**Q: Find the limit as x approaches 0 from the right of (sinx)^(2/lnx).**

A: Since:

limit as x→0^{+} sinx = 0

and

limit as x→0^{+} 2/lnx = 0

We have 0^{0} which is one of our indeterminate forms.

Therefore, we let:

y = (sinx)^(2/lnx)

Take the natural log of both sides to get:

lny = ln((sinx)^(2/lnx))

Use our logarithm rules to get:

lny = (2/lnx)*ln(sinx)

lny = 2 ln(sinx) / (lnx)

And, lim x→0^{+} (2 ln(sinx) / (lnx)) = ∞/∞

so… we may apply L’Hopital’s rule!

Recall: L’Hopital’s Rule tells us that lim x→a f(x)/g(x) = lim x→a f'(x)/g'(x) [if the limit exists or is infinity]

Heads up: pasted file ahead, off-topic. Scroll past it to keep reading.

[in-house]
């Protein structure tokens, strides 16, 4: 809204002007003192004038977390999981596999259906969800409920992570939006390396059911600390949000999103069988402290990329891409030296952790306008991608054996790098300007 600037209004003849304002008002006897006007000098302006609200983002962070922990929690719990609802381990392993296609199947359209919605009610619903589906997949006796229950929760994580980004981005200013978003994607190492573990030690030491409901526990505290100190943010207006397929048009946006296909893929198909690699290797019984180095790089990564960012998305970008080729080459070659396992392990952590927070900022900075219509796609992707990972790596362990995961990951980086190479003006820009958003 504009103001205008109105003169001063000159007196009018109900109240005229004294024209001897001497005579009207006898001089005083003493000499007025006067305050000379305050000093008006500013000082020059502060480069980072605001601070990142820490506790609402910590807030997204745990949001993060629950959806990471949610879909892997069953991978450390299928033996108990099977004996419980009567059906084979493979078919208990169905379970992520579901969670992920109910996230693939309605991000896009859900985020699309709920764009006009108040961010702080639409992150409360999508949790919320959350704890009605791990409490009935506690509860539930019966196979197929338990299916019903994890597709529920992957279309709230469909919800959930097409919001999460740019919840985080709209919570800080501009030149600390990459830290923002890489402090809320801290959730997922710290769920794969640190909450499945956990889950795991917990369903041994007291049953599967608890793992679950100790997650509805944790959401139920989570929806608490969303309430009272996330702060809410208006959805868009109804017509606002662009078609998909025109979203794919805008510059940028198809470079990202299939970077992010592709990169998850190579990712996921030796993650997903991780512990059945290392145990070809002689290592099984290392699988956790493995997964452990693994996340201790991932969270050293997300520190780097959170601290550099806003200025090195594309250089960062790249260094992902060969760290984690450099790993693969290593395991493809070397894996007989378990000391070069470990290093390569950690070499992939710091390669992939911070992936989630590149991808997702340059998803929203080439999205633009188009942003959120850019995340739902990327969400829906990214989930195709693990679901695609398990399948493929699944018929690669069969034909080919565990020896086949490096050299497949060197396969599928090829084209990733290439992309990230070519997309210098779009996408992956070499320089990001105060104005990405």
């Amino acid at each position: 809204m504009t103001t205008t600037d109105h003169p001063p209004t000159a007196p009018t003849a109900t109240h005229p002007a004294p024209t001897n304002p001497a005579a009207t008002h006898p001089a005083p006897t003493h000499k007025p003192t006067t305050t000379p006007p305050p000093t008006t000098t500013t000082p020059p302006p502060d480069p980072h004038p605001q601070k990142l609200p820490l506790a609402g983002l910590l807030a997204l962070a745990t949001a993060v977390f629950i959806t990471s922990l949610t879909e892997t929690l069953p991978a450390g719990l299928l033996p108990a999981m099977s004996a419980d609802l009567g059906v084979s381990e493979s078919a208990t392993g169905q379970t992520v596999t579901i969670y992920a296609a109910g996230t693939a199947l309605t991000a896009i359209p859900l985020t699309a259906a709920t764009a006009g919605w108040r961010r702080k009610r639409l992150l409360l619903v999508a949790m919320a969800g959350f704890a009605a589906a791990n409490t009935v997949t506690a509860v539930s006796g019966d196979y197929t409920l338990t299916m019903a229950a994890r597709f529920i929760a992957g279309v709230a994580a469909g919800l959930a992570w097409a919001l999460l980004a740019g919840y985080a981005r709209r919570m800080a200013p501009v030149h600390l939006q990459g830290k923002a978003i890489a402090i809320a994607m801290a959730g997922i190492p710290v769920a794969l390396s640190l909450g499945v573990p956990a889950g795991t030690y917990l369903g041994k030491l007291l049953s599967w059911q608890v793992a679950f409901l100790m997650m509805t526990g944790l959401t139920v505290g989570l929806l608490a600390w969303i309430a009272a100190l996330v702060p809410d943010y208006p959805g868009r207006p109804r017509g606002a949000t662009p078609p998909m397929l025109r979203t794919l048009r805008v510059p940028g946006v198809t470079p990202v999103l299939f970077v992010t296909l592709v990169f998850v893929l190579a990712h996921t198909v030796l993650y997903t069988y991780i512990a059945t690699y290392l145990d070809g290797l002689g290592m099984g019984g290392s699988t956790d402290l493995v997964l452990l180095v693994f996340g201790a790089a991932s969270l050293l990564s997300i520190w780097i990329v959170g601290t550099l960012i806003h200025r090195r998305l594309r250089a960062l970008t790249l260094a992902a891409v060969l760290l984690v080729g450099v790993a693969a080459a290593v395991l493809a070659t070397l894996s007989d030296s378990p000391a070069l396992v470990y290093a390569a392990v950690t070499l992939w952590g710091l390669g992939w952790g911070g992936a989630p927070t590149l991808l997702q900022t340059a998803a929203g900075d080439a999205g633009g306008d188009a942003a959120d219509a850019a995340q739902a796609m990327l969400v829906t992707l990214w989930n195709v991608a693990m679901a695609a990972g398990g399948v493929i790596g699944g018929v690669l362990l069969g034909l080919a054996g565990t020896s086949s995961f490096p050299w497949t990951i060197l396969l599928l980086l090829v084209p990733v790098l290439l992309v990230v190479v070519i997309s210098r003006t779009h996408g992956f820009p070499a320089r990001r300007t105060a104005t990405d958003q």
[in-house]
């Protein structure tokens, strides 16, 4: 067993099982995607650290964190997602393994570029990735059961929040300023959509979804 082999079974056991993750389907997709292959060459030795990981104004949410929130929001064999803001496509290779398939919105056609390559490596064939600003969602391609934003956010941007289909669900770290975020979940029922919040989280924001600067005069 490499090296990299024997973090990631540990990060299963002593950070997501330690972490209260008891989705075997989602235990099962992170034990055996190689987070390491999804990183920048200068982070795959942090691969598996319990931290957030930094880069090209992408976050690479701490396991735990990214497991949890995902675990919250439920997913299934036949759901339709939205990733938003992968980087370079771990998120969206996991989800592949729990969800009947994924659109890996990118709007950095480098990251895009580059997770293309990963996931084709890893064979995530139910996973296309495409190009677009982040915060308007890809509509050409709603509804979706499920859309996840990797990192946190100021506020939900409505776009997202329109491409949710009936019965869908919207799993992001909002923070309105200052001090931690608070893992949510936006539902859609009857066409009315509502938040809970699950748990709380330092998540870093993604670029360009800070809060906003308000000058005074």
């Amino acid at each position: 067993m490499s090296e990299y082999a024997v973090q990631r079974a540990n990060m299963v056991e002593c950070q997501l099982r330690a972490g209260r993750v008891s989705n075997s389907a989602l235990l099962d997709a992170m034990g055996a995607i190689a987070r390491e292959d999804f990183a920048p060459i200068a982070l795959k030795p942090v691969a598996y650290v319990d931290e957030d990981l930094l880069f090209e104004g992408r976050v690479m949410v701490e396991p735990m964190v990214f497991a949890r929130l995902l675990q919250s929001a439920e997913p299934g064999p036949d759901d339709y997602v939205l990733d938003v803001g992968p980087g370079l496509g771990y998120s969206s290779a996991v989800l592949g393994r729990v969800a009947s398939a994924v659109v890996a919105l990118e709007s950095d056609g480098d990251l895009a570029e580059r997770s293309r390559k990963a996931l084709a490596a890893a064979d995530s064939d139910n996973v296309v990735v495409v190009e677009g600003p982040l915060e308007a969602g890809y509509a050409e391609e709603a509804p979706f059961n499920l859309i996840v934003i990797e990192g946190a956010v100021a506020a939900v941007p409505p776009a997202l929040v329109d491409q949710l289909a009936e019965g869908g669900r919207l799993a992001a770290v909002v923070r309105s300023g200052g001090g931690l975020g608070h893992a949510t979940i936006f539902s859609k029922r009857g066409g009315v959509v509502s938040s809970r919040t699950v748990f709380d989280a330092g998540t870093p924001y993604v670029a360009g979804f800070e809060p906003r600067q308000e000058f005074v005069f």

So,

lim x→0^{+} (2 ln(sinx) / (lnx)) = lim x→0^{+} (2 * (1/sinx) * (cosx)) / (1/x))

= lim x→0^{+} (2/tanx) / (1/x)

= lim x→0^{+} (2x/tanx)

= 2 * lim x→0^{+} (x/tanx)

= 2 * 1 = 2

Therefore, we have:

lny = ln((sinx)^(2/lnx))

And, lim x→0^{+} lny = 2

So, lim x→0^{+} y = e².

Final answer: e².